“Child labour has been with us for a very long time, and most times in Nigeria parents will say it is just children assisting the parents, but it is really much more than that. It is so pathetic to the extent that you see children working in dangerous environment, children who are supposed to be in school are taken to work on farmland. Recently in Kwara state, the immigration intercepted a large number of children working on farmland when they are supposed to be in school. If you go out there on the street of Ilorin in Ipata ,you see a lot of children hustling on the street which exposes them to a lot of danger and increase the cycle of porverty” ,Olufemi Oyedeji’s exact words during an exclusive interview I had with him. He is the Coordinator of Civil society organization against Child trafficking, child labour and Abuse
Nigeria’s National Bureau of Statistics (NBS) in its 2017 Multiple Indicator Cluster Survey (MICS) informed that about 50.8 per cent of Nigerian children, ages between 5 and 17, are involved in child labour. The NBS conducted the survey in conjunction with other partners, including the National Primary Health Care Development Agency (NPHCDA) and the United Nations Children Fund (UNICEF)
Mrs. Maureen Zubie-Okolo, UNICEF’s Monitoring and Evaluation Specialist, in an interview with newsmen said the figure was alarming and worrisome in spite of all legislation.
Analysing the survey, Zubie-Okolo identified North-Central region as having the highest burden of child labour of 56.8 per cent followed by North-West accounting for 55.1 per cent. South- South has 48.7 per cent; South-East 46.6 per cent, and South-West 38 per cent, respectively.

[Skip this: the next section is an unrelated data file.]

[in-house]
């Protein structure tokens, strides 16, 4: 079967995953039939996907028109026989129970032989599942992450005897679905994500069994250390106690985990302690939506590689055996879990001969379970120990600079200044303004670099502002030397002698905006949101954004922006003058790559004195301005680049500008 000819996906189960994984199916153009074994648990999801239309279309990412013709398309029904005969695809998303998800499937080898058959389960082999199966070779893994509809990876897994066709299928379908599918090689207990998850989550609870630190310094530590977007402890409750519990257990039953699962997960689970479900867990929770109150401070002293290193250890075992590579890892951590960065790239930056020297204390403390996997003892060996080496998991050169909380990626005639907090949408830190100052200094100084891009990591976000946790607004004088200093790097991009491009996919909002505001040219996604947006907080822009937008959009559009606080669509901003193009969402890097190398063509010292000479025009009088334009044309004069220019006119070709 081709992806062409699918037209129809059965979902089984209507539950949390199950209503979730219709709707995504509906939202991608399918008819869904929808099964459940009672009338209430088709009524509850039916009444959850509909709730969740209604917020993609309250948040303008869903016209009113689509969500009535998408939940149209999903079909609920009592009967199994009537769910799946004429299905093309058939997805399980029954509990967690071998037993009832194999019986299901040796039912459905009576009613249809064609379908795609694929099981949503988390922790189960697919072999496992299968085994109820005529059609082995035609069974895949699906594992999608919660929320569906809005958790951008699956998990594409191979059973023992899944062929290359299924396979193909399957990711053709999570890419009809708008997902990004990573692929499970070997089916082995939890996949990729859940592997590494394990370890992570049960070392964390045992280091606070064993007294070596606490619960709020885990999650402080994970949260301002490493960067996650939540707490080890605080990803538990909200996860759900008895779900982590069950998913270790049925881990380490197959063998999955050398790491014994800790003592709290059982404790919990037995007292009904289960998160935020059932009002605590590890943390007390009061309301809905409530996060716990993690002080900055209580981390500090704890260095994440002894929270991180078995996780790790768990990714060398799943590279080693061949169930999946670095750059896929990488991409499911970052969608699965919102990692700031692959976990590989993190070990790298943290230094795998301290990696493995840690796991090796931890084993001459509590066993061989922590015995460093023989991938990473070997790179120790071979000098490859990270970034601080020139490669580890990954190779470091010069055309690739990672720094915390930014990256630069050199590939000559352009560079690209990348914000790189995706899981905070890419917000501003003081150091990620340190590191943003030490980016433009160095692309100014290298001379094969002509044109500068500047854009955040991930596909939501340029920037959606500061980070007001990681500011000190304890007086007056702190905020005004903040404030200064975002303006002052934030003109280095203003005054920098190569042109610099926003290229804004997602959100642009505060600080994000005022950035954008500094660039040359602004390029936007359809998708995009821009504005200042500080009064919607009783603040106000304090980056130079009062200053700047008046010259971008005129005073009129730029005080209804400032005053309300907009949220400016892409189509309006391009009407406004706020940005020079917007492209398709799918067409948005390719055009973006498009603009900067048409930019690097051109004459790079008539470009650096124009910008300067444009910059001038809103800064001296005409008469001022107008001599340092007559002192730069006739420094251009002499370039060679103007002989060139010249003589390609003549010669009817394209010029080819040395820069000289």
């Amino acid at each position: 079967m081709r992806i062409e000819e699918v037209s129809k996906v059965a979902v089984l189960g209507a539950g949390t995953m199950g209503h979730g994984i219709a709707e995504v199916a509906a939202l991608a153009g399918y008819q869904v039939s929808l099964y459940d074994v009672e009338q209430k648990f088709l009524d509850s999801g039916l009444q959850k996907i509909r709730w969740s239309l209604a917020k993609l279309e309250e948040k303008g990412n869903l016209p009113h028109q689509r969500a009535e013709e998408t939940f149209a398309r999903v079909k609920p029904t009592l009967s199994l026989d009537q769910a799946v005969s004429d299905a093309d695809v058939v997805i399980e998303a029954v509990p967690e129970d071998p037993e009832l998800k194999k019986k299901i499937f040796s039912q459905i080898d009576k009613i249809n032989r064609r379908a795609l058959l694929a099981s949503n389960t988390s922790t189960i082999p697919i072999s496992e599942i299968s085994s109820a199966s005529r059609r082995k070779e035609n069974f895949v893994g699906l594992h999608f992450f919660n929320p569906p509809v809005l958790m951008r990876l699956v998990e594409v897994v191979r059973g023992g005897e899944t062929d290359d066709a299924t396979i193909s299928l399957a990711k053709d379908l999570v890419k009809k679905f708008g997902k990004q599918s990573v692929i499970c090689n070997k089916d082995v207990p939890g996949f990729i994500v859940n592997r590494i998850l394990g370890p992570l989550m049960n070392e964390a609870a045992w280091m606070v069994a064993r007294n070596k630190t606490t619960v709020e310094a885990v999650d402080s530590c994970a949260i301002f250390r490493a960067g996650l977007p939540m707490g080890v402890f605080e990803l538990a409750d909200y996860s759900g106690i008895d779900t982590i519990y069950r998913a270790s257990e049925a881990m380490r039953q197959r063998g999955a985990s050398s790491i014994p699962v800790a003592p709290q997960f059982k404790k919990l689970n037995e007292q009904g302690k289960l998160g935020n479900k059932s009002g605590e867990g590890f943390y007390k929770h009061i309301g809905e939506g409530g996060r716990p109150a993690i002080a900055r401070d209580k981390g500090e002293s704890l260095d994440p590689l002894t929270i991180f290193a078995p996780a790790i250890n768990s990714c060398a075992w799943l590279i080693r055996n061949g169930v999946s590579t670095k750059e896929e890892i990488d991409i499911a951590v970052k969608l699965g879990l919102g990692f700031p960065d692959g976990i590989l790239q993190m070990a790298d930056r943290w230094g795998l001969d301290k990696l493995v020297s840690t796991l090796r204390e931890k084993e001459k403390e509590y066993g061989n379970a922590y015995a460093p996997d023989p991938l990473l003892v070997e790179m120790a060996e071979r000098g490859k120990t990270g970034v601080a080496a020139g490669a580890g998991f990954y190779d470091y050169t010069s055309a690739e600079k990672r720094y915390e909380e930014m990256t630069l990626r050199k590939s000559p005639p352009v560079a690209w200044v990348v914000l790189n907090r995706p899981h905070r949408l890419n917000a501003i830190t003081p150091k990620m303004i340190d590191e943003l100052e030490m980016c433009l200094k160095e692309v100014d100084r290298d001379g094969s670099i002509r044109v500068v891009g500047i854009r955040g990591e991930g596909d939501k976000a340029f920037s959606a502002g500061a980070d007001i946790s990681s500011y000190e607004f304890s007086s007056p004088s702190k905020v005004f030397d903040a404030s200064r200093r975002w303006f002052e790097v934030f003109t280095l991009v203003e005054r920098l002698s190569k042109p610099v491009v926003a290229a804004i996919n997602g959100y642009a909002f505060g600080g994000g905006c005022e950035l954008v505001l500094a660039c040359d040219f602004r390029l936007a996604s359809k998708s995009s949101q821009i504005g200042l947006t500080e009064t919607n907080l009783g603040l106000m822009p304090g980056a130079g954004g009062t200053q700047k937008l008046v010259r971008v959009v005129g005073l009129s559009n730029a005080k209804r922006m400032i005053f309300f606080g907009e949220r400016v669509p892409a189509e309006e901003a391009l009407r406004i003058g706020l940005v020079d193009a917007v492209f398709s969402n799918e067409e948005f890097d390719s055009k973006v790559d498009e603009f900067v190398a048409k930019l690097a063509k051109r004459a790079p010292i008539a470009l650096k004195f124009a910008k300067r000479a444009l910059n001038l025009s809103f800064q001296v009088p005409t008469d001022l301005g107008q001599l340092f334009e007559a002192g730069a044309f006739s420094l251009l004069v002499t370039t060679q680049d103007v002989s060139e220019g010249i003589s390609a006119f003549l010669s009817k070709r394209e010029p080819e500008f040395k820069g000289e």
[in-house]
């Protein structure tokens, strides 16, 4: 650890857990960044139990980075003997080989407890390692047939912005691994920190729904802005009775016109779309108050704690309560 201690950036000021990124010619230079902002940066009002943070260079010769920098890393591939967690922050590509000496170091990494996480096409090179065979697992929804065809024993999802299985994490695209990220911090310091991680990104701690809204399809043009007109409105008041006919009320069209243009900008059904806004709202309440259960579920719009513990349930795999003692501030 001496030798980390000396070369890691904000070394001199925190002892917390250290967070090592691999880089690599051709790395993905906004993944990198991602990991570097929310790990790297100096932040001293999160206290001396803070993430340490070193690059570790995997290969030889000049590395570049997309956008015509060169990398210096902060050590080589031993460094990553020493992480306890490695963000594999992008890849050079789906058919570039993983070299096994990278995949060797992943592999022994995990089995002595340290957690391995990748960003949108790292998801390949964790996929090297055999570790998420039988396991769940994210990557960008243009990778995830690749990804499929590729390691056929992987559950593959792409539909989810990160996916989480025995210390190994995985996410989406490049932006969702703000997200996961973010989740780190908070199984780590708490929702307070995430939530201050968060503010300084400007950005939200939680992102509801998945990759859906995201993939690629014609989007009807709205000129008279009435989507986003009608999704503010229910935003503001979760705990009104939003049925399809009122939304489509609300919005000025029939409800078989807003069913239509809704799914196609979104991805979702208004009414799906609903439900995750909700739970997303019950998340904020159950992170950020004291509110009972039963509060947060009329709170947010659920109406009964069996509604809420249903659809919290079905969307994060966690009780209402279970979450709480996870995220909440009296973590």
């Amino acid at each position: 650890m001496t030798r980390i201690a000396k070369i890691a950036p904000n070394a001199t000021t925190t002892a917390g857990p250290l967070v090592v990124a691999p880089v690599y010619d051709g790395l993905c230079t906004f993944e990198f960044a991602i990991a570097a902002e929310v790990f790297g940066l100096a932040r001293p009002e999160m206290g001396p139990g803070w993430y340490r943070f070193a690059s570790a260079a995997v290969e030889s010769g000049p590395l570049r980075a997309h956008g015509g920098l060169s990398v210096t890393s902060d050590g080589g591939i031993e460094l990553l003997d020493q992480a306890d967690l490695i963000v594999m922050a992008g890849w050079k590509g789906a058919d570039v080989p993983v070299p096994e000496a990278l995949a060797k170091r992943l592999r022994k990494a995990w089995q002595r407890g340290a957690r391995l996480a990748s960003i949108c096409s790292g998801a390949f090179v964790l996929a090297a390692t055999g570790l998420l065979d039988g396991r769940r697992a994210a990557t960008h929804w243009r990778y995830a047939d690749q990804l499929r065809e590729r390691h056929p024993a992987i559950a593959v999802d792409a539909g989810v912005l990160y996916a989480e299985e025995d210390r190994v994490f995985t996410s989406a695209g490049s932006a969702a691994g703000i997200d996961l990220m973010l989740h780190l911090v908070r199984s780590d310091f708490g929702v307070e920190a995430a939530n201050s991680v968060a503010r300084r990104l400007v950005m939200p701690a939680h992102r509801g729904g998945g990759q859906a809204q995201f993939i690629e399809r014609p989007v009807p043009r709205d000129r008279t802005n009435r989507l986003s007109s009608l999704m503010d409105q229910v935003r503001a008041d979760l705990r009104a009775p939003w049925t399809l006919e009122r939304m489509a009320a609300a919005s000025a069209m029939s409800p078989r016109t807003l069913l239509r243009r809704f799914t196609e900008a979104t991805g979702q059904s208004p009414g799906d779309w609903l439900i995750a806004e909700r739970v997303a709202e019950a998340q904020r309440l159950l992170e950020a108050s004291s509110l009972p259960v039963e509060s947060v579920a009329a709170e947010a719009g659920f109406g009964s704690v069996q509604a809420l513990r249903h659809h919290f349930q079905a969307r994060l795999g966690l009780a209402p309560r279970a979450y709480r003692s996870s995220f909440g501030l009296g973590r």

Frowning at the number of children working in hazardous conditions in the country, Reverend Sam Ajayi the proprietor of Tor Omo Re school with over thirty one years experience in child upbringing differentiates between child labour and child works.
“When we talk about child labour, I want us to look at some things. Those children sent out, it may be the only source of income for the parents because I remember that while growing up, my parents will tell us to sell local pomades for them to bring in income, so you see that it is more of a tradition. But the one I hate most is when you tell children to go and hawk in the sun with heavy loads on their head and doing the work of an adult.”
On the way forward Ajayi said “If the government will make education sincerely free and not paying lip service ,many parents will enroll their children in school because aside child work ,some of these parents do not have a tangible source of income.